7.9 Comparative work
Several comparisons on multilevel imputation methods are available. This section is a short summary of the main findings.
Enders, Mistler, and Keller (2016) compared JM and FCS multilevel approaches, and found that both JM and FCS imputation are appropriate for random intercept analyses. The JM method was found to be superior for analyses that focus on different within- and between-cluster associations, whereas FCS provided a dramatic improvement over the JM in random slope models. Moreover, it turned out that the use of a latent variable for imputation of categorical variables worked well.
Mistler and Enders (2017) showed that more flexible and modern imputation methods for JM and FCS are preferable to older methods that assume homoscedastic distributions or multivariate normality. For random intercept models, JM and FCS are about equally good. The authors noted that JM does not preserve random slope variation, whereas FCS does.
Kunkel and Kaizar (2017) compared JM and FCS for models for random intercepts in the context of individual patient data. They found that, in spite of the theoretical differences, FCS and JM produced similar results. Moreover these authors highlighted that results were sensitive to the choice of the prior in high missingness scenarios.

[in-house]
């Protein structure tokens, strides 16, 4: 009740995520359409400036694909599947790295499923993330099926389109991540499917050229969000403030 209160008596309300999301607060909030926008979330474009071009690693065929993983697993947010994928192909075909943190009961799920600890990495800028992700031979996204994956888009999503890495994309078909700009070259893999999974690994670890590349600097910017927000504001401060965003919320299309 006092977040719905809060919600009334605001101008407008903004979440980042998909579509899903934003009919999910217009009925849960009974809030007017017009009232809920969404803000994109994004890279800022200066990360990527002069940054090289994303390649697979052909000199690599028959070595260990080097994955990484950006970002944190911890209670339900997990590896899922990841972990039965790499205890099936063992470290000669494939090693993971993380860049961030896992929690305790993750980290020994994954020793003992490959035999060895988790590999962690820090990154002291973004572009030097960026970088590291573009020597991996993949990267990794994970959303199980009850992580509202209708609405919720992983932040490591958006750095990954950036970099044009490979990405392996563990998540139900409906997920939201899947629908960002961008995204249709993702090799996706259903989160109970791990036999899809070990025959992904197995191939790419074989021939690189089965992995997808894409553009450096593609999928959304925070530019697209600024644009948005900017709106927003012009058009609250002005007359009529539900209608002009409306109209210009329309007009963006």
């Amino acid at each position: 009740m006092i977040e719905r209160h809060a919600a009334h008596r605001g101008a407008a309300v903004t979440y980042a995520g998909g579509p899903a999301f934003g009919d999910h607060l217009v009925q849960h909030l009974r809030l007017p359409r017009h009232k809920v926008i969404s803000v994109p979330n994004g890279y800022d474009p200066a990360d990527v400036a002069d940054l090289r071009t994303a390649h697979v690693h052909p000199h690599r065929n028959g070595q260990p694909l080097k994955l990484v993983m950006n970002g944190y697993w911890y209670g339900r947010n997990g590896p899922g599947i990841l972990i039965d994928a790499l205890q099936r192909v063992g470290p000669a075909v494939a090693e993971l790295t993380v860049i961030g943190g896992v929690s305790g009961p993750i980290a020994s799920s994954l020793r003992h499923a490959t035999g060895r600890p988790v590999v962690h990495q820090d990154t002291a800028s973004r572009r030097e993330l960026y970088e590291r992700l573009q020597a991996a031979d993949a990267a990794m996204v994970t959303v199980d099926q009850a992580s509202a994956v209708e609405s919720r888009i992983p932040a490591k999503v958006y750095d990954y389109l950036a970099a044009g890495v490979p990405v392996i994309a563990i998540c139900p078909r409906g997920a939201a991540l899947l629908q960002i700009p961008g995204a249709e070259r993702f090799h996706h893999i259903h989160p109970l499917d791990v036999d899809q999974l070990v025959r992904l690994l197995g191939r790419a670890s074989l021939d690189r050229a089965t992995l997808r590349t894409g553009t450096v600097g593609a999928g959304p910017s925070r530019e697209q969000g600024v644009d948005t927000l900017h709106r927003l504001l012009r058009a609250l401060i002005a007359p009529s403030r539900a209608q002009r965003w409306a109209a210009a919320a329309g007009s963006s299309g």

Grund, Lüdtke, and Robitzsch (2018b) present a detailed comparison between JM, FCS and FIML using current implementations. For random intercept models, they found JM and FCS equally effective, and better than ad-hoc approaches or FIML. A difference with Enders, Mistler, and Keller (2016) was the addition of FCS methods that included cluster means. For models with random slopes and cross-level interactions, FCS was found almost unbiased for the main effects, but less reliable for higher-order terms. For categorical data, the conclusion was that both multilevel JM and FCS are suitable for creating multiple imputations. Incomplete level-2 variables were handled equally well by JM, FCS and FIML.
Audigier et al. (2018) found that JM, as implemented in
jomo, worked well with large clusters and binary data, but had difficulty in modeling small (number of) clusters, tending to conservative inferences. The homogeneity assumption in the standard generalized linear mixed model was found to be limiting. The two-stage approach was found to perform well for systematically missing data, but was less reliable for small clusters.
The picture that emerges is that FIML is not inherently preferable for missing predictors or outcomes. Modern versions of JM and FCS are reliable ways of dealing with missing data in multilevel models with random intercepts. The FCS framework seems better suited to accommodate models with random slopes, but may have difficulty with higher-order terms.